Kepler's Laws of Planetary Motion:
Further support to the heliocentric model came from the work of Johannes Kepler at around the same time as Galileo's observations. Kepler, a German astronomer, was
trying to work out a theoretical model which explained all observations of planetary motion. The most accurate observations of apparent planetary positions had been made bv Tvcho Brahe.
Brahe invited Kepler to work with him. He recommended that Kepler study the planet Mars because its motion seemed most anomalous, most difficult to reconcile with an orbit made of circles. Further, planets in circular orbits ought to move with constant speed. But Kepler found that their speeds changed with their distance from the Sun. After years of trial and error, he found that the only explanation of the observed movement of Mars was that its orbit was an ellipse with the Sun at one of its foci. Thus, the idea of circular orbits was abandoned. Kepler eventually succeeded in explaining Brahe's observations which could all be expressed simply, in the form of three law$ of planetary motion.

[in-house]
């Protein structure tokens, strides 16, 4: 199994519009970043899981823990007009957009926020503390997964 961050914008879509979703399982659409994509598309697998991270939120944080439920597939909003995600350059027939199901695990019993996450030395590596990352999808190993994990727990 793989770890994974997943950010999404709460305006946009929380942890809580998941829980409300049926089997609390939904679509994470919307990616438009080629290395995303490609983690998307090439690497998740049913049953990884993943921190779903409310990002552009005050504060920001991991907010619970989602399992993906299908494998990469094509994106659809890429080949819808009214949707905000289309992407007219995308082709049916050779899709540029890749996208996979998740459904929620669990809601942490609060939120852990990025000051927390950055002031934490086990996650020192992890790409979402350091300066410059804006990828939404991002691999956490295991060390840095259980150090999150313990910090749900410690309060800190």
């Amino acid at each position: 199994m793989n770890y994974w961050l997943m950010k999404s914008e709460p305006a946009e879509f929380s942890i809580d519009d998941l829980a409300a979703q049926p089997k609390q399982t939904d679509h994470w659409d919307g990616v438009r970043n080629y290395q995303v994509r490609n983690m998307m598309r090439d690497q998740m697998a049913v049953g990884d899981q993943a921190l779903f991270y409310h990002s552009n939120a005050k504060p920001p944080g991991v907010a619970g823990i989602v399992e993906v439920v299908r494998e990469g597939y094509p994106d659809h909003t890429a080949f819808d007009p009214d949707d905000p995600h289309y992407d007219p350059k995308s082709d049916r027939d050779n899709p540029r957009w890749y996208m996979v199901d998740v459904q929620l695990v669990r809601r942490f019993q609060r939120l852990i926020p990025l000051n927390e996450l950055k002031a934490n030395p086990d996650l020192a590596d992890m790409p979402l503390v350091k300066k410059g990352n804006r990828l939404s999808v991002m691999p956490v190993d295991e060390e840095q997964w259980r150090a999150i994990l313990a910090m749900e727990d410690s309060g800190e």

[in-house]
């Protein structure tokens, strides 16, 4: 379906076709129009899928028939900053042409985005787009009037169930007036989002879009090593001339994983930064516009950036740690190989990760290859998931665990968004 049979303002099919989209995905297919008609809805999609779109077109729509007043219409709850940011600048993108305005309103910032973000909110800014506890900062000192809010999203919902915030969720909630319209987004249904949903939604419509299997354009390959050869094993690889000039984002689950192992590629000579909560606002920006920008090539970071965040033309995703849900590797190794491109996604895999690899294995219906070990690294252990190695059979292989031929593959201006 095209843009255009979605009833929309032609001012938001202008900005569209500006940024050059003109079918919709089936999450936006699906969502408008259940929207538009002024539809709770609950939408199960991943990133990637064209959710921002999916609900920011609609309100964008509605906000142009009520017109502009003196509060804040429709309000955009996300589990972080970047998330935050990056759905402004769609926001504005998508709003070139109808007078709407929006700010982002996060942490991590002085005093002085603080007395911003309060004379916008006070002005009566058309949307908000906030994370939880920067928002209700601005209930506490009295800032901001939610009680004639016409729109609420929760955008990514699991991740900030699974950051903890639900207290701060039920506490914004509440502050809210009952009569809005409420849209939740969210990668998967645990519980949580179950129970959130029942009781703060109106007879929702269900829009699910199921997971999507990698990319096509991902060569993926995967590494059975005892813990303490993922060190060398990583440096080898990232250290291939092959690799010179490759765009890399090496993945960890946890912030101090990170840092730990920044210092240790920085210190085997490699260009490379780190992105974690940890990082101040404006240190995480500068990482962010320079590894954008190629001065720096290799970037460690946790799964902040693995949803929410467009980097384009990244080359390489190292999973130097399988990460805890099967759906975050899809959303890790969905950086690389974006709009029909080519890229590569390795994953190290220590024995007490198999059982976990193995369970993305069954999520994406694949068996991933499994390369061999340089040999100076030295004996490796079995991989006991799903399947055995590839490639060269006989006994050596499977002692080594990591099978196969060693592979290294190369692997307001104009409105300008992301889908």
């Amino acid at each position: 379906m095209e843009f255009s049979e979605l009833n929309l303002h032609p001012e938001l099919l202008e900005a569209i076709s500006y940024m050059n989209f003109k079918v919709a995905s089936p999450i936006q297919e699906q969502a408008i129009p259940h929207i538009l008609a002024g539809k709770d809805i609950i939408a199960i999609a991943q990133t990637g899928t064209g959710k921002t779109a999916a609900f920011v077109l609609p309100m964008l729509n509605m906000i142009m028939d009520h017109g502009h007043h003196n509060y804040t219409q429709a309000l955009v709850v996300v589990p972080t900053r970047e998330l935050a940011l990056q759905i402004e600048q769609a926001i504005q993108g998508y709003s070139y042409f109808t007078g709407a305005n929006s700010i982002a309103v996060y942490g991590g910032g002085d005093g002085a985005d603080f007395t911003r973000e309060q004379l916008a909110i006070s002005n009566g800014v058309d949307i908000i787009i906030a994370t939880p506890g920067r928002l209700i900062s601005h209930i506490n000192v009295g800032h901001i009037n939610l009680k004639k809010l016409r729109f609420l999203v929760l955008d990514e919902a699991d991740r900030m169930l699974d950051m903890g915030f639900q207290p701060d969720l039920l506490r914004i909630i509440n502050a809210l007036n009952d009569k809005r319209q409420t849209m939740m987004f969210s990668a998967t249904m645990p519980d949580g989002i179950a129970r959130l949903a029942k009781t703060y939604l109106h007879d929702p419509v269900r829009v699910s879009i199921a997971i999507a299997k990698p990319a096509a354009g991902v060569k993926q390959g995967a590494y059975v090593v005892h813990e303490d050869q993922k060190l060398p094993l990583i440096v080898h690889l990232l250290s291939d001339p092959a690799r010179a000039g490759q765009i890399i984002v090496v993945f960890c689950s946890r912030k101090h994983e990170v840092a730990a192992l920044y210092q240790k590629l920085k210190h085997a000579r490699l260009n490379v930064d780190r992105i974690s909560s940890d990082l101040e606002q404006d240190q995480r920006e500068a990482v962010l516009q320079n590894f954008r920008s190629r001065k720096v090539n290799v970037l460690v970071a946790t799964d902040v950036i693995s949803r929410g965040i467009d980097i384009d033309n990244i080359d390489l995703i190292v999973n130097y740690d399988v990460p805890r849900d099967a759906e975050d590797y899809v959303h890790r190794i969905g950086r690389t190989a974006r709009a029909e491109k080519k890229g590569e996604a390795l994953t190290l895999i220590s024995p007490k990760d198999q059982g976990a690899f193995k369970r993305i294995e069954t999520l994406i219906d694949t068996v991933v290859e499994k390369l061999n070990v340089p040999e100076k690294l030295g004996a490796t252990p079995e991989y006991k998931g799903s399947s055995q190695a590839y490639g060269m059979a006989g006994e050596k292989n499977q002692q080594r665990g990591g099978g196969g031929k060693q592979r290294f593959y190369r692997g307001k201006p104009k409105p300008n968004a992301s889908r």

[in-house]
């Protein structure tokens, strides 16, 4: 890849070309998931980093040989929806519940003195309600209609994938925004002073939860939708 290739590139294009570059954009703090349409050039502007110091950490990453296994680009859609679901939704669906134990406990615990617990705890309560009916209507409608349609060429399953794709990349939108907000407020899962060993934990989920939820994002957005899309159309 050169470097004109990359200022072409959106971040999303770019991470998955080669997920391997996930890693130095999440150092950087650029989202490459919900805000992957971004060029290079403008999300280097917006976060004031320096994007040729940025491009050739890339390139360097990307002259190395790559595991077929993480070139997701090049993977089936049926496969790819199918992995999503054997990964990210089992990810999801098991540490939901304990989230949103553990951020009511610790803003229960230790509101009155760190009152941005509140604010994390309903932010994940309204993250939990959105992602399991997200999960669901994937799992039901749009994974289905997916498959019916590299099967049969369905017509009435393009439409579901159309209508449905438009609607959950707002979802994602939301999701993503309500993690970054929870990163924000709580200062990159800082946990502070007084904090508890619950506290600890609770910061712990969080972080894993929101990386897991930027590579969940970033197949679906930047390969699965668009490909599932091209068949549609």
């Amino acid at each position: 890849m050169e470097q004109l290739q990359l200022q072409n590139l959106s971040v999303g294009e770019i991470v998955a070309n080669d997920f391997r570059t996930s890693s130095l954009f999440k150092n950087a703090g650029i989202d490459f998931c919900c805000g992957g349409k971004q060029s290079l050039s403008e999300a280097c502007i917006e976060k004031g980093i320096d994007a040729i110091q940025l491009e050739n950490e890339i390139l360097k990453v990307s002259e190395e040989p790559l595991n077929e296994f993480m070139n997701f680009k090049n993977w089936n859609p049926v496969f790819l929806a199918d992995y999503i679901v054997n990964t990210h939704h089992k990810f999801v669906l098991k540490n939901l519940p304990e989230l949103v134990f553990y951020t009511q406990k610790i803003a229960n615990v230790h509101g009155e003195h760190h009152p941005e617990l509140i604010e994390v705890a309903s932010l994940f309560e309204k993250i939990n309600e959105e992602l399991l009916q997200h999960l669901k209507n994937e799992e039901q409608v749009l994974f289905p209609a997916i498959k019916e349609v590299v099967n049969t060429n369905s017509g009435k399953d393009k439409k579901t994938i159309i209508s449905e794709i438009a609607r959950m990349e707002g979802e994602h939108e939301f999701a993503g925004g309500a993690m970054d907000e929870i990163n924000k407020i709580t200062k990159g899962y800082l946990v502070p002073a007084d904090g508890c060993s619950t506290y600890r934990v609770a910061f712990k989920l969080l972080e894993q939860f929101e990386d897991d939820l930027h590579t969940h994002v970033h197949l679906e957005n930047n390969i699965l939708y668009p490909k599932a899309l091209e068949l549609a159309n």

Kepler's laws removed the main objection of the Copernican model, that this model could not give an accurate description of the observed path of the planets. These laws also led to the rejectioli of Pythagorean-Platonic view of the heavens showing only perfect circular motions, which even Copernicus had retained. By.the end of the seventeenth century the heliocentric model of the universe came to be accepted generally. Interestingly, the physical proof of the movement of the Earth came when it was no longer necessary, because by then everybody had already accepted that the Earth moved around the Sun.